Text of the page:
Animation Night in Kyoto

7 Mar

zhloe

Well its one of the times that I am just going to continue typing for this post, well that is what blogs are for right? I mean they are web logs so…ya… Well I will post about my experience yesterday and what I learned. This post may be long may be short, I hope it will make it to the blog without the network cutting me off ugh…

Yesterday, Eiken may already know but I had one of the most interesting jobs in my life. I was allowed the chance to translate presentations made by three Animators. Ya not only one, not only two, but THREE Animators! How lucky was I? Well, the animators were Chen Xi, Christophe Gautry, and Joseph Pierce. All of them were really generous and kind. There were more people that attended this event, maybe I should mention them,  from what I remember, a man from the Agency of Cultural Affairs, two professors from Kyoto Seika University, one artist that graduated the University ( who was the translator for Chen Xi) and the crowd (mostly students studying at Kyoto Seika Uni, I guess.) Oh, and how can I forget, three workers from the Japan Image Council. I have learned a lot through out the night by talking to the professors and others but I will focus on writing about the artists. Some of you may have already guessed but I was the translator for Christophe Gautry and Joseph Pierce. During the event the animators each presented one of their animations and a part of the animation project they are working on now in Tokyo.

Christophe Gautry is now working on an animation in Tokyo using a technique called pixilation. This is a technique by using still images as frames to create movement in an animation. He presented the “The Lunatic council” as his previous work. In “The Lunatic council” he stated that he used puppets and a greenscreen. He stated that this method is unique however, it involves precise thinking and storyboards for each cut. Therefore he had argued that it is sometimes difficult and that the creativity part of the animation is mostly in the beginning step of the production (making the storyboard and etc.) So, he has planned to shoot pixilation in Tokyo in which he can think and improvise his shoots based on the scenery and lighting and etc.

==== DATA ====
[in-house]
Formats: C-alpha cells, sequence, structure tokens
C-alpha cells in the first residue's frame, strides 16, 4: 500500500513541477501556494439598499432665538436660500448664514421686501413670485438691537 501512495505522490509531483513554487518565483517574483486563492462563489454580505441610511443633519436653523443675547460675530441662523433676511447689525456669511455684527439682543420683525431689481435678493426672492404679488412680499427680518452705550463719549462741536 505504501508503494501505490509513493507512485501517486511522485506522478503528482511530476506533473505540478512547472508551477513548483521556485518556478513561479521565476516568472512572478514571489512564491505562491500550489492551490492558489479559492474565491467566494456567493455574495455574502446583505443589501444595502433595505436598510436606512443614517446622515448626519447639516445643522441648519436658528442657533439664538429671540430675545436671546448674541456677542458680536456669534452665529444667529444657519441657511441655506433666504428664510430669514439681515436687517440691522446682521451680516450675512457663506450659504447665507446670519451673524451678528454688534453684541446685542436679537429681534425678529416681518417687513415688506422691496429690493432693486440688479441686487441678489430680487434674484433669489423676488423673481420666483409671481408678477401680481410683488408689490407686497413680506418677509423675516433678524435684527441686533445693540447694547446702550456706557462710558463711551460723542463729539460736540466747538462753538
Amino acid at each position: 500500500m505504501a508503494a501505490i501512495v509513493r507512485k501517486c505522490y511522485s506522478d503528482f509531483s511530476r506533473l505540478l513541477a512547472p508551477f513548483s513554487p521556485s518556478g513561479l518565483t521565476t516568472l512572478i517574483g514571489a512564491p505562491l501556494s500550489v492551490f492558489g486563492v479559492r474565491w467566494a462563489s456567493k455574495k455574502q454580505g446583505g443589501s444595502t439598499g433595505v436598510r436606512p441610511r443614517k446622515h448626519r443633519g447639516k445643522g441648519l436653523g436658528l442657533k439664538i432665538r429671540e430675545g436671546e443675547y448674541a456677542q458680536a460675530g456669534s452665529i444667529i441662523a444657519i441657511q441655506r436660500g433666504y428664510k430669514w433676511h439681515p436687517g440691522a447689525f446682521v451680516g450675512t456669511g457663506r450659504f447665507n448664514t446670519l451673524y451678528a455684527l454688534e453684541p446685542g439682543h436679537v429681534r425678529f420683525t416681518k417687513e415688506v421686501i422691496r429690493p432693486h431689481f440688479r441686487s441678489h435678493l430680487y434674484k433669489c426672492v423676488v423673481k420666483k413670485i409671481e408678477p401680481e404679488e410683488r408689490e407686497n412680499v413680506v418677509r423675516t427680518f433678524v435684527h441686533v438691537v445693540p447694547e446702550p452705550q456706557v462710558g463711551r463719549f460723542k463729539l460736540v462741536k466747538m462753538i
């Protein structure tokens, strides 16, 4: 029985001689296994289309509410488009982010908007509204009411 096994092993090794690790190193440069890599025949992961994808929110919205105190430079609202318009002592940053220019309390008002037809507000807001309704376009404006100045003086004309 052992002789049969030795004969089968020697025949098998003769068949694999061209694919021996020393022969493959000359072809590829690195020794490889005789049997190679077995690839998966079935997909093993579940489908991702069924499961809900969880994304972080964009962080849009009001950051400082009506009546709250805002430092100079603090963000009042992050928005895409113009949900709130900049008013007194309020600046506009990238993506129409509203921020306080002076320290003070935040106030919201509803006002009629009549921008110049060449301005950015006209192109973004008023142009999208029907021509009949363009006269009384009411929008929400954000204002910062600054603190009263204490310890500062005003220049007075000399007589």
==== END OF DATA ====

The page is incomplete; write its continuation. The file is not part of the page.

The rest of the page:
I was able to talk with Christophe Gautry about how he shoots his footage. He stated that Japan is a really safe place to shoot. He could leave his camera at place and go to another place come back and the camera will still be in place. He said the same method cannot be taken in France.

Joseph Pierce is now working on an animation which uses a form called Rotoscoping. I really enjoyed his style of Rotoscoping. He films live footage and takes out each frame, draws over it and scans the illustration back into the computer to use it as frames. He told me that he shoots at 25fps and the cuts every other frame and creates the animation in 12fps. Although it seems like he halves the number of frames, the animation Joseph presented “A Family Portrait” consists about 2500 frames.

The project he is working on now is another rotoscope animation called the “Pub”. This animation takes place in a Pub in London. He stated that it seems awkward to be working on a pub in London in Tokyo. He commented that this animation will be harder since it is longer in length meaning there are more frames to draw. He said that luckily he is now using a tablet to illustrate.

I have learned a lot about animation compared to what I have known before the three hour event. I will definitely keep an eye out for the three animators. I guess in my future filming or photography, I have to get into my world or so. It was obvious how each animators felt about there productions. For instance Christophe Gautry’s shoot in Tokyo included shots that I do not have the courage to do. If you happen to find his production on line, you can see that he is lying down in flee markets and also lying down in trains (which I later found out that it was the Yamanote line). He told me that he puts up signs when shooting in public places where the camera cannot be spotted because some people have worried whether he was hurt and laying down.

Anyway I was very lucky to have this opportunity, so I will like to thank the people at JAPIC and my professor that has an office besides my research room. Well that was a lot of tying, oh ya and I was able to have one of the illustrated frame that Joseph Pierce has used in “A Family Portrait.” I will definitely frame and put it up on my wall.

 

Advertisements

One Response to “Animation Night in Kyoto”

  1. STEEZY March 7, 2011 at 8:58 AM #

    How is pixilation different from stop motion?

Leave a Reply

Fill in your details below or click an icon to log in:

WordPress.com Logo

You are commenting using your WordPress.com account. Log Out /  Change )

Google+ photo

You are commenting using your Google+ account. Log Out /  Change )

Twitter picture

You are commenting using your Twitter account. Log Out /  Change )

Facebook photo

You are commenting using your Facebook account. Log Out /  Change )

Connecting to %s

%d bloggers like this: